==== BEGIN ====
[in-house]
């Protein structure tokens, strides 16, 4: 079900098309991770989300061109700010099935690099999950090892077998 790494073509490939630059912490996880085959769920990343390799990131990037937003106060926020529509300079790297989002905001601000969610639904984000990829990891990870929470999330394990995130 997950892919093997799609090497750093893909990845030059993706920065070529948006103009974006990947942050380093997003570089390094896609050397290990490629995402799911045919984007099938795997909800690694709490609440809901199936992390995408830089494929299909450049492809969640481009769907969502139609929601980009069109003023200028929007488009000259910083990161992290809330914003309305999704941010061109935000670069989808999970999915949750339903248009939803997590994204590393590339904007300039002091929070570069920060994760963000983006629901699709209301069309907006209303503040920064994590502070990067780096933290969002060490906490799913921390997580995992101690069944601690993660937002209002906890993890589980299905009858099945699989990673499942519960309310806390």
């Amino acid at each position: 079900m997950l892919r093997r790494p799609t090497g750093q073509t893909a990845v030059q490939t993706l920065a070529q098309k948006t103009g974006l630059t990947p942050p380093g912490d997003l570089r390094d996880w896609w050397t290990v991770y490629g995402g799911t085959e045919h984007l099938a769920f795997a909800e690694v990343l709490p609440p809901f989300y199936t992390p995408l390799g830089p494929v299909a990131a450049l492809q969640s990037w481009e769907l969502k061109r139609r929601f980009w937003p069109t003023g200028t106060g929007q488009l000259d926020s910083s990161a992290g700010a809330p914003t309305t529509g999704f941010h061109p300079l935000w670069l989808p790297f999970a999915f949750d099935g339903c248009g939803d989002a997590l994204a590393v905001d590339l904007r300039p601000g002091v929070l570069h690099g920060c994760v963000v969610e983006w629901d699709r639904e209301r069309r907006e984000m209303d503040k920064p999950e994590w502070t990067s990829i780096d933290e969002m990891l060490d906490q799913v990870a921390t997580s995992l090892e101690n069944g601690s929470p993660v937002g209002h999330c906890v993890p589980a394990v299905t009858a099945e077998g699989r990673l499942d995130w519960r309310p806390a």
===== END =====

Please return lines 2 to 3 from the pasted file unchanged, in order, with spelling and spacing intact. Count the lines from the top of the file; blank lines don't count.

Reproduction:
């Protein structure tokens, strides 16, 4: 079900098309991770989300061109700010099935690099999950090892077998 790494073509490939630059912490996880085959769920990343390799990131990037937003106060926020529509300079790297989002905001601000969610639904984000990829990891990870929470999330394990995130 997950892919093997799609090497750093893909990845030059993706920065070529948006103009974006990947942050380093997003570089390094896609050397290990490629995402799911045919984007099938795997909800690694709490609440809901199936992390995408830089494929299909450049492809969640481009769907969502139609929601980009069109003023200028929007488009000259910083990161992290809330914003309305999704941010061109935000670069989808999970999915949750339903248009939803997590994204590393590339904007300039002091929070570069920060994760963000983006629901699709209301069309907006209303503040920064994590502070990067780096933290969002060490906490799913921390997580995992101690069944601690993660937002209002906890993890589980299905009858099945699989990673499942519960309310806390």
């Amino acid at each position: 079900m997950l892919r093997r790494p799609t090497g750093q073509t893909a990845v030059q490939t993706l920065a070529q098309k948006t103009g974006l630059t990947p942050p380093g912490d997003l570089r390094d996880w896609w050397t290990v991770y490629g995402g799911t085959e045919h984007l099938a769920f795997a909800e690694v990343l709490p609440p809901f989300y199936t992390p995408l390799g830089p494929v299909a990131a450049l492809q969640s990037w481009e769907l969502k061109r139609r929601f980009w937003p069109t003023g200028t106060g929007q488009l000259d926020s910083s990161a992290g700010a809330p914003t309305t529509g999704f941010h061109p300079l935000w670069l989808p790297f999970a999915f949750d099935g339903c248009g939803d989002a997590l994204a590393v905001d590339l904007r300039p601000g002091v929070l570069h690099g920060c994760v963000v969610e983006w629901d699709r639904e209301r069309r907006e984000m209303d503040k920064p999950e994590w502070t990067s990829i780096d933290e969002m990891l060490d906490q799913v990870a921390t997580s995992l090892e101690n069944g601690s929470p993660v937002g209002h999330c906890v993890p589980a394990v299905t009858a099945e077998g699989r990673l499942d995130w519960r309310p806390a």